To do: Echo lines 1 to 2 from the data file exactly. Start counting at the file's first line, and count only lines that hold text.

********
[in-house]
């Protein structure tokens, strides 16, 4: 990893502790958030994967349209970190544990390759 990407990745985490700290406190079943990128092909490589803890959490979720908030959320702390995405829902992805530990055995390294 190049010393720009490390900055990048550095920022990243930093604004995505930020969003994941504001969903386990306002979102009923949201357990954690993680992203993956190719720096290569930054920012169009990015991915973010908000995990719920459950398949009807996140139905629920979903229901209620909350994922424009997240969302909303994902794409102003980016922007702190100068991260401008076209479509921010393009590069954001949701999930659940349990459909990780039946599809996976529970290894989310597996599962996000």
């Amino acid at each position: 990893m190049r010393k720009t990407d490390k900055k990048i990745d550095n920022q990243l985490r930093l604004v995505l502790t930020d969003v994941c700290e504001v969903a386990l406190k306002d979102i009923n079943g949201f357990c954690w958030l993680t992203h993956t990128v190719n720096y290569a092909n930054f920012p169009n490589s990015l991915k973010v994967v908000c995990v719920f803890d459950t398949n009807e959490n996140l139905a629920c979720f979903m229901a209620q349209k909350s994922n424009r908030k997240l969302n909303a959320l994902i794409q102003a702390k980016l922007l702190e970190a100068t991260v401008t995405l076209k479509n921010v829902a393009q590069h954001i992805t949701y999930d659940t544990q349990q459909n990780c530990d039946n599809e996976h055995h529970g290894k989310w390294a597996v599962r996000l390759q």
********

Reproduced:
[in-house]
């Protein structure tokens, strides 16, 4: 990893502790958030994967349209970190544990390759 990407990745985490700290406190079943990128092909490589803890959490979720908030959320702390995405829902992805530990055995390294 190049010393720009490390900055990048550095920022990243930093604004995505930020969003994941504001969903386990306002979102009923949201357990954690993680992203993956190719720096290569930054920012169009990015991915973010908000995990719920459950398949009807996140139905629920979903229901209620909350994922424009997240969302909303994902794409102003980016922007702190100068991260401008076209479509921010393009590069954001949701999930659940349990459909990780039946599809996976529970290894989310597996599962996000």